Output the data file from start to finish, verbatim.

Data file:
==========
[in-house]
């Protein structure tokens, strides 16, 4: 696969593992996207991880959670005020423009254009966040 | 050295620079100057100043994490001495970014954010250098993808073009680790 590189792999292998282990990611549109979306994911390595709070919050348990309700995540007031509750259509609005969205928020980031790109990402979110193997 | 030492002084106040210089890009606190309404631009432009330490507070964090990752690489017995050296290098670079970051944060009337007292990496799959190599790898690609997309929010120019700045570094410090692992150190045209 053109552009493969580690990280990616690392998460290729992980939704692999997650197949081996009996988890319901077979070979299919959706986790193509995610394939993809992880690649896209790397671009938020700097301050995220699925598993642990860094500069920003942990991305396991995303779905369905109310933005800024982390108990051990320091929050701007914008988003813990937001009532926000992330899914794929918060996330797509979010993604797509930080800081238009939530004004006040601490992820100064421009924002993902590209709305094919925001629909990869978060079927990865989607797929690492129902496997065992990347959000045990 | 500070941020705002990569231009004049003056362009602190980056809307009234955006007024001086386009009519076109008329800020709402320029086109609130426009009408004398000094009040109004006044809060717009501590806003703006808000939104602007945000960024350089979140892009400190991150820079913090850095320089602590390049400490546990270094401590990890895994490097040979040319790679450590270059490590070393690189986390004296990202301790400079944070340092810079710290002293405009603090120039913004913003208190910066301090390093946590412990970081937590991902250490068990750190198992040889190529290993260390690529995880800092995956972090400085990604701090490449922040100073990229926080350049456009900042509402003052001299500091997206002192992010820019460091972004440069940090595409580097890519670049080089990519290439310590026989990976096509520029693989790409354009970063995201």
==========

[in-house]
């Protein structure tokens, strides 16, 4: 696969593992996207991880959670005020423009254009966040 | 050295620079100057100043994490001495970014954010250098993808073009680790 590189792999292998282990990611549109979306994911390595709070919050348990309700995540007031509750259509609005969205928020980031790109990402979110193997 | 030492002084106040210089890009606190309404631009432009330490507070964090990752690489017995050296290098670079970051944060009337007292990496799959190599790898690609997309929010120019700045570094410090692992150190045209 053109552009493969580690990280990616690392998460290729992980939704692999997650197949081996009996988890319901077979070979299919959706986790193509995610394939993809992880690649896209790397671009938020700097301050995220699925598993642990860094500069920003942990991305396991995303779905369905109310933005800024982390108990051990320091929050701007914008988003813990937001009532926000992330899914794929918060996330797509979010993604797509930080800081238009939530004004006040601490992820100064421009924002993902590209709305094919925001629909990869978060079927990865989607797929690492129902496997065992990347959000045990 | 500070941020705002990569231009004049003056362009602190980056809307009234955006007024001086386009009519076109008329800020709402320029086109609130426009009408004398000094009040109004006044809060717009501590806003703006808000939104602007945000960024350089979140892009400190991150820079913090850095320089602590390049400490546990270094401590990890895994490097040979040319790679450590270059490590070393690189986390004296990202301790400079944070340092810079710290002293405009603090120039913004913003208190910066301090390093946590412990970081937590991902250490068990750190198992040889190529290993260390690529995880800092995956972090400085990604701090490449922040100073990229926080350049456009900042509402003052001299500091997206002192992010820019460091972004440069940090595409580097890519670049080089990519290439310590026989990976096509520029693989790409354009970063995201």